More botnet-fighting tools and services are emerging for ISPs, but critics say ISPs have stayed on the fence too long

Who's responsible for stopping those botnets, you or your ISP?

ISPs have been criticized for not stepping up as the first line of defense against the growing armies of zombies -- botnets -- that today run wild around their networks.

When an ISP's enterprise customer, for instance, is hit by a botnet, the ISP basically drops traffic to the victimized servers until they get fixed, but the ISP doesn't clean up the offending zombies themselves, says Danny McPherson, chief research officer for Arbor Networks. "They are treating the symptom instead of the problem."

Botnets are used in over half of distributed denial of service (DDOS) attacks, according to a recent survey of 55 ISPs by Arbor, which sells equipment to 70 percent of ISPs worldwide. ISPs running tools to measure and detect botnets say the largest botnet army they've seen hit 20,000 hosts in one attack, according to the survey. They ranked DDOS attacks as their number one threat and operational security issue.

The only chance of combating botnets is if ISPs get more aggressive, security experts say. "Getting the public to manage their own PCs is never going to get it done, and the target of botnet attention seldom has the visibility necessary to counter-attack the problem at its source," says Eric Ogren, security analyst for Enterprise Strategy Group. "ISPs are the only ones who can determine malicious 'low and slow' distributed activity, and they are the only place that can trace activity back to individual nodes in the botnet."

"This is one of those situations where this is not [due to] a lack of technology, but a real lack of commitment on the part of ISPs to do what they need to do," says Michael Rothman, president and principal analyst of Security Incite. "They are playing the ostrich game right now, hiding their heads in the sand and hoping one of the desktop AV guys, spyware guys, or anyone [else will] fix the problem at the endpoint level so they don't have to get their hands dirty."

Botnet-fighting tools indeed are emerging for ISPs. Arbor Networks recently released a new version 3.5 of its Peakflow SP switch, which alerts ISPs to botnet attacks. And Trend Micro today rolled out its first service for ISPs, InterCloud Security Service, which both identifies botnet activity and provides tools for ISPs to quarantine and clean infected machines. Simplicita is currently running trials of its botnet remediation system, which it announced in April.

Why haven't ISPs taken the lead so far? It's about return on investment, experts say.

It's just not cost-effective for ISPs on the commercial broadband services side, Arbor's McPherson says. Even fielding one service call from a hacked user can equal a loss of profitability for that customer, he says.

ISPs can't just quarantine zombie subscribers they find, either: "If I have Vonage and use E911, they can't shut me off," he says. "It's difficult with the infrastructure they have to do anything economically reasonable to mitigate the bot threat."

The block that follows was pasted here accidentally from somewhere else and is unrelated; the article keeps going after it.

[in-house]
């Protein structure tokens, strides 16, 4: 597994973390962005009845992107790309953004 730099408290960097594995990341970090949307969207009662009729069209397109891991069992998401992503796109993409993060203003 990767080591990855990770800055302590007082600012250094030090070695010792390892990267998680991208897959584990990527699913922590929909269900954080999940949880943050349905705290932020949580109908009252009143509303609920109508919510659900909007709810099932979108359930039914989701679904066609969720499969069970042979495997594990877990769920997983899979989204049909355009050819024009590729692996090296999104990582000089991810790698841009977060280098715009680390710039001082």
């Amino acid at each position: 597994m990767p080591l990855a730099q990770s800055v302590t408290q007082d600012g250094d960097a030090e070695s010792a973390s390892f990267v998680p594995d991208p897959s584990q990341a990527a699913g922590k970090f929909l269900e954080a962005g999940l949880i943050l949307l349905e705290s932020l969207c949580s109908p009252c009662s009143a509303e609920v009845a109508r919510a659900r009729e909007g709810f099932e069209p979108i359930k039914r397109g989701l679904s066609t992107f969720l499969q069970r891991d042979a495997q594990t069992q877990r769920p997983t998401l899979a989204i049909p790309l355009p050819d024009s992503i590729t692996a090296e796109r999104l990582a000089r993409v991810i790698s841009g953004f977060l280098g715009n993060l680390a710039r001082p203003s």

Arbor is doing its part by also offering a free service for ISPs called the Fingerprint Sharing Alliance, where they can share source-attack information, he says.

Still, it's not just up to the ISPs to clean up the zombies. End users have to be diligent about staying clean, and enterprises must put all possible endpoint security measures in place. "It's a little of everyone's responsibility," says Shane Coursen, senior technical consultant for Kaspersky Lab. "When a user suspects something is on their system, it's up to them to take care of it on their computer."

David Rand, CTO for Trend Micro, says ISPs need better tools, and that's why his company is offering its new service in Q4, which uses Trend's behavioral analysis technology to look at DNS-type activity for patterns of bot-like behavior.

The service will also be something ISPs can use as a marketing tool. "We have the ability to offer channels sales to the ISPs. Why shouldn't an ISP get a cut of that sale?" says Paul Moriarty, director of product marketing for Trend Micro.

But even once the ISPs do get on board in the botnet battle, the war will be far from over. Botnets are prolific, and until the real offenders get routinely prosecuted, there's no hope for much relief, security researchers say.

"We are fighting against humans, not technology," says Trend Micro's Rand.

— Kelly Jackson Higgins, Senior Editor, Dark Reading

About the Author(s)

Kelly Jackson Higgins, Editor-in-Chief, Dark Reading

Kelly Jackson Higgins is the Editor-in-Chief of Dark Reading. She is an award-winning veteran technology and business journalist with more than two decades of experience in reporting and editing for various publications, including Network Computing, Secure Enterprise Magazine, Virginia Business magazine, and other major media properties. Jackson Higgins was recently selected as one of the Top 10 Cybersecurity Journalists in the US, and named as one of Folio's 2019 Top Women in Media. She began her career as a sports writer in the Washington, DC metropolitan area, and earned her BA at William & Mary. Follow her on Twitter @kjhiggins.

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